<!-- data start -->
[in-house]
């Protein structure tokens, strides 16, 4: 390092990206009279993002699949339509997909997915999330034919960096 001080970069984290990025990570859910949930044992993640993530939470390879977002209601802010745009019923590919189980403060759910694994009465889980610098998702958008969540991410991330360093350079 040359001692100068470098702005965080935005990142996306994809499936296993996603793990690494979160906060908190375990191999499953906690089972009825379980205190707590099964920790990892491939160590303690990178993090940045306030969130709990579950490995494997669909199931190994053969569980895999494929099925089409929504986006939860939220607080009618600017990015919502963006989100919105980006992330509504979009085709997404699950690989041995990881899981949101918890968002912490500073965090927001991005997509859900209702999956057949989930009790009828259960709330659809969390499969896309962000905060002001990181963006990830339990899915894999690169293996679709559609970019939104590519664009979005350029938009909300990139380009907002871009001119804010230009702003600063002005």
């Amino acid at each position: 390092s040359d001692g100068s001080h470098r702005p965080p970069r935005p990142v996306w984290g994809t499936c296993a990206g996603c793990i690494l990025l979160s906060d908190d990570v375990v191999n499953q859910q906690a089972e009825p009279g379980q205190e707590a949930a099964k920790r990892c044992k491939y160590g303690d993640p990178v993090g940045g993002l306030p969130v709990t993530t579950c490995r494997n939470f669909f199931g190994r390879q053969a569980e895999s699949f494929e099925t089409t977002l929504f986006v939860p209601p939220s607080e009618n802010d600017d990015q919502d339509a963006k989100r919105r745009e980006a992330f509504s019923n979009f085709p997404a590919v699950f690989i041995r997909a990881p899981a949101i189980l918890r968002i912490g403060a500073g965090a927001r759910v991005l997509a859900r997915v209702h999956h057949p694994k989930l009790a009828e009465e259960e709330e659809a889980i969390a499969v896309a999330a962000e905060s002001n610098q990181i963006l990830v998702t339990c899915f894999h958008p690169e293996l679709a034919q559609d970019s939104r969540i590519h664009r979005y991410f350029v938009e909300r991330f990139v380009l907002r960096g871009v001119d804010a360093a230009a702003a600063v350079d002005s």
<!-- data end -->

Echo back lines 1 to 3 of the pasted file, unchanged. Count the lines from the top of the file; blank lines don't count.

[in-house]
């Protein structure tokens, strides 16, 4: 390092990206009279993002699949339509997909997915999330034919960096 001080970069984290990025990570859910949930044992993640993530939470390879977002209601802010745009019923590919189980403060759910694994009465889980610098998702958008969540991410991330360093350079 040359001692100068470098702005965080935005990142996306994809499936296993996603793990690494979160906060908190375990191999499953906690089972009825379980205190707590099964920790990892491939160590303690990178993090940045306030969130709990579950490995494997669909199931190994053969569980895999494929099925089409929504986006939860939220607080009618600017990015919502963006989100919105980006992330509504979009085709997404699950690989041995990881899981949101918890968002912490500073965090927001991005997509859900209702999956057949989930009790009828259960709330659809969390499969896309962000905060002001990181963006990830339990899915894999690169293996679709559609970019939104590519664009979005350029938009909300990139380009907002871009001119804010230009702003600063002005």
């Amino acid at each position: 390092s040359d001692g100068s001080h470098r702005p965080p970069r935005p990142v996306w984290g994809t499936c296993a990206g996603c793990i690494l990025l979160s906060d908190d990570v375990v191999n499953q859910q906690a089972e009825p009279g379980q205190e707590a949930a099964k920790r990892c044992k491939y160590g303690d993640p990178v993090g940045g993002l306030p969130v709990t993530t579950c490995r494997n939470f669909f199931g190994r390879q053969a569980e895999s699949f494929e099925t089409t977002l929504f986006v939860p209601p939220s607080e009618n802010d600017d990015q919502d339509a963006k989100r919105r745009e980006a992330f509504s019923n979009f085709p997404a590919v699950f690989i041995r997909a990881p899981a949101i189980l918890r968002i912490g403060a500073g965090a927001r759910v991005l997509a859900r997915v209702h999956h057949p694994k989930l009790a009828e009465e259960e709330e659809a889980i969390a499969v896309a999330a962000e905060s002001n610098q990181i963006l990830v998702t339990c899915f894999h958008p690169e293996l679709a034919q559609d970019s939104r969540i590519h664009r979005y991410f350029v938009e909300r991330f990139v380009l907002r960096g871009v001119d804010a360093a230009a702003a600063v350079d002005s």